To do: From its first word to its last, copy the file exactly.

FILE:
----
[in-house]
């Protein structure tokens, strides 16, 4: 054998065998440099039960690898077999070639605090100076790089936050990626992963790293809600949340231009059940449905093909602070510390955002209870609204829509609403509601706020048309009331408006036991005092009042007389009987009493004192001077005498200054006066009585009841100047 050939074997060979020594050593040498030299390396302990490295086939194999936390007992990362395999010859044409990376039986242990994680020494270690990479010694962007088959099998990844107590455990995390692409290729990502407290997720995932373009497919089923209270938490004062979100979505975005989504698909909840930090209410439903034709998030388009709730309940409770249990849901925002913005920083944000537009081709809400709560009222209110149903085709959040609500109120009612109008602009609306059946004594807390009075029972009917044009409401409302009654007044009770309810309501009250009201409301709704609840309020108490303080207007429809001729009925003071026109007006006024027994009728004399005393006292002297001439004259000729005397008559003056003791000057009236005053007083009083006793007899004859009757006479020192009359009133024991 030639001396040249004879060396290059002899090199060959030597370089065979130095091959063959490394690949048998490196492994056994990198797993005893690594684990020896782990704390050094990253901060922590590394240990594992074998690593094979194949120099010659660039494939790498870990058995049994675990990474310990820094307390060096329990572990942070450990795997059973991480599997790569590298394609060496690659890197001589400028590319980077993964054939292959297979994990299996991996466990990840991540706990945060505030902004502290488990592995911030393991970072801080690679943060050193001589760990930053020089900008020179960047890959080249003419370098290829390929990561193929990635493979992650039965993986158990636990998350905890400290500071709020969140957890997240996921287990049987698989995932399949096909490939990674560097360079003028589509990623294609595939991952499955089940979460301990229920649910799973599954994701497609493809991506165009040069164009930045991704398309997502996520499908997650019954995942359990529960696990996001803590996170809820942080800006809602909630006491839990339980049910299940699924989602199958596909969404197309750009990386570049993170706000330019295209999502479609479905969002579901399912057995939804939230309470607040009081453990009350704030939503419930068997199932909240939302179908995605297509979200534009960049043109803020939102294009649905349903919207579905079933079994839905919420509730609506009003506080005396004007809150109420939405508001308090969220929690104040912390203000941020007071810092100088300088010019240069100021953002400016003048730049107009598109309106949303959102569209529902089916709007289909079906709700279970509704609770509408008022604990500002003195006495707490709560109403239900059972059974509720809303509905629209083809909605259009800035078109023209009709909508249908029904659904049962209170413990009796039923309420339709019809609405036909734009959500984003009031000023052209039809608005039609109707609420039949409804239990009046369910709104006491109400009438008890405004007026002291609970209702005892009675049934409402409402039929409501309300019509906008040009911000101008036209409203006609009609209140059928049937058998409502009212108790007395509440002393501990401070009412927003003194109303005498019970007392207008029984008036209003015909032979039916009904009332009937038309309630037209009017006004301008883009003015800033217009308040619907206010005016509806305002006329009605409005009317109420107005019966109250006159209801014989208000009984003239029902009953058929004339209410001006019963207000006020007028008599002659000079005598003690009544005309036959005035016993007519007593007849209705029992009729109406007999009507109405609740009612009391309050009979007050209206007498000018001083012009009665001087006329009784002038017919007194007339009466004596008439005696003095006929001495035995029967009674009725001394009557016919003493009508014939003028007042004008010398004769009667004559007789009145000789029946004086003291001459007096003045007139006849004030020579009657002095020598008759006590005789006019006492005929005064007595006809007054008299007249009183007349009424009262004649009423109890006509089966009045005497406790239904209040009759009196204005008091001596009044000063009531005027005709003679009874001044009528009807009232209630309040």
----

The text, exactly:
[in-house]
């Protein structure tokens, strides 16, 4: 054998065998440099039960690898077999070639605090100076790089936050990626992963790293809600949340231009059940449905093909602070510390955002209870609204829509609403509601706020048309009331408006036991005092009042007389009987009493004192001077005498200054006066009585009841100047 050939074997060979020594050593040498030299390396302990490295086939194999936390007992990362395999010859044409990376039986242990994680020494270690990479010694962007088959099998990844107590455990995390692409290729990502407290997720995932373009497919089923209270938490004062979100979505975005989504698909909840930090209410439903034709998030388009709730309940409770249990849901925002913005920083944000537009081709809400709560009222209110149903085709959040609500109120009612109008602009609306059946004594807390009075029972009917044009409401409302009654007044009770309810309501009250009201409301709704609840309020108490303080207007429809001729009925003071026109007006006024027994009728004399005393006292002297001439004259000729005397008559003056003791000057009236005053007083009083006793007899004859009757006479020192009359009133024991 030639001396040249004879060396290059002899090199060959030597370089065979130095091959063959490394690949048998490196492994056994990198797993005893690594684990020896782990704390050094990253901060922590590394240990594992074998690593094979194949120099010659660039494939790498870990058995049994675990990474310990820094307390060096329990572990942070450990795997059973991480599997790569590298394609060496690659890197001589400028590319980077993964054939292959297979994990299996991996466990990840991540706990945060505030902004502290488990592995911030393991970072801080690679943060050193001589760990930053020089900008020179960047890959080249003419370098290829390929990561193929990635493979992650039965993986158990636990998350905890400290500071709020969140957890997240996921287990049987698989995932399949096909490939990674560097360079003028589509990623294609595939991952499955089940979460301990229920649910799973599954994701497609493809991506165009040069164009930045991704398309997502996520499908997650019954995942359990529960696990996001803590996170809820942080800006809602909630006491839990339980049910299940699924989602199958596909969404197309750009990386570049993170706000330019295209999502479609479905969002579901399912057995939804939230309470607040009081453990009350704030939503419930068997199932909240939302179908995605297509979200534009960049043109803020939102294009649905349903919207579905079933079994839905919420509730609506009003506080005396004007809150109420939405508001308090969220929690104040912390203000941020007071810092100088300088010019240069100021953002400016003048730049107009598109309106949303959102569209529902089916709007289909079906709700279970509704609770509408008022604990500002003195006495707490709560109403239900059972059974509720809303509905629209083809909605259009800035078109023209009709909508249908029904659904049962209170413990009796039923309420339709019809609405036909734009959500984003009031000023052209039809608005039609109707609420039949409804239990009046369910709104006491109400009438008890405004007026002291609970209702005892009675049934409402409402039929409501309300019509906008040009911000101008036209409203006609009609209140059928049937058998409502009212108790007395509440002393501990401070009412927003003194109303005498019970007392207008029984008036209003015909032979039916009904009332009937038309309630037209009017006004301008883009003015800033217009308040619907206010005016509806305002006329009605409005009317109420107005019966109250006159209801014989208000009984003239029902009953058929004339209410001006019963207000006020007028008599002659000079005598003690009544005309036959005035016993007519007593007849209705029992009729109406007999009507109405609740009612009391309050009979007050209206007498000018001083012009009665001087006329009784002038017919007194007339009466004596008439005696003095006929001495035995029967009674009725001394009557016919003493009508014939003028007042004008010398004769009667004559007789009145000789029946004086003291001459007096003045007139006849004030020579009657002095020598008759006590005789006019006492005929005064007595006809007054008299007249009183007349009424009262004649009423109890006509089966009045005497406790239904209040009759009196204005008091001596009044000063009531005027005709003679009874001044009528009807009232209630309040």